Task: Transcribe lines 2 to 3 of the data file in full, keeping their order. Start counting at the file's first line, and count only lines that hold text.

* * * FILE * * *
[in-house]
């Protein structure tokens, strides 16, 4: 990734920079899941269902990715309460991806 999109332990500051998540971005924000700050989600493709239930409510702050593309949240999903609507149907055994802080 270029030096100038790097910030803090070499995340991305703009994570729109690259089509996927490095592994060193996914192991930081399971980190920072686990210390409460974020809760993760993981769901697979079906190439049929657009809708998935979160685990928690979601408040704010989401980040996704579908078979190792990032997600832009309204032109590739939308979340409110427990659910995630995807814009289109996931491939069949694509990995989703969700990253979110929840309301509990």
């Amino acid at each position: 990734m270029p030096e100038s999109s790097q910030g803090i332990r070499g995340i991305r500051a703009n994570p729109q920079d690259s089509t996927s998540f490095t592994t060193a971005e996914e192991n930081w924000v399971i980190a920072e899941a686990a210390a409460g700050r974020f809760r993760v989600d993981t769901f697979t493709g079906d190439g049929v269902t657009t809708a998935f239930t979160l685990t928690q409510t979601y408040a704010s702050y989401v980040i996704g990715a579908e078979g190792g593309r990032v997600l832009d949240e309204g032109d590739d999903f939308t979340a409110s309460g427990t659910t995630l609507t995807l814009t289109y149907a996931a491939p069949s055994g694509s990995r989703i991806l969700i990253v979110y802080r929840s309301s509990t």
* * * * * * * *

């Protein structure tokens, strides 16, 4: 990734920079899941269902990715309460991806 999109332990500051998540971005924000700050989600493709239930409510702050593309949240999903609507149907055994802080 270029030096100038790097910030803090070499995340991305703009994570729109690259089509996927490095592994060193996914192991930081399971980190920072686990210390409460974020809760993760993981769901697979079906190439049929657009809708998935979160685990928690979601408040704010989401980040996704579908078979190792990032997600832009309204032109590739939308979340409110427990659910995630995807814009289109996931491939069949694509990995989703969700990253979110929840309301509990």
């Amino acid at each position: 990734m270029p030096e100038s999109s790097q910030g803090i332990r070499g995340i991305r500051a703009n994570p729109q920079d690259s089509t996927s998540f490095t592994t060193a971005e996914e192991n930081w924000v399971i980190a920072e899941a686990a210390a409460g700050r974020f809760r993760v989600d993981t769901f697979t493709g079906d190439g049929v269902t657009t809708a998935f239930t979160l685990t928690q409510t979601y408040a704010s702050y989401v980040i996704g990715a579908e078979g190792g593309r990032v997600l832009d949240e309204g032109d590739d999903f939308t979340a409110s309460g427990t659910t995630l609507t995807l814009t289109y149907a996931a491939p069949s055994g694509s990995r989703i991806l969700i990253v979110y802080r929840s309301s509990t």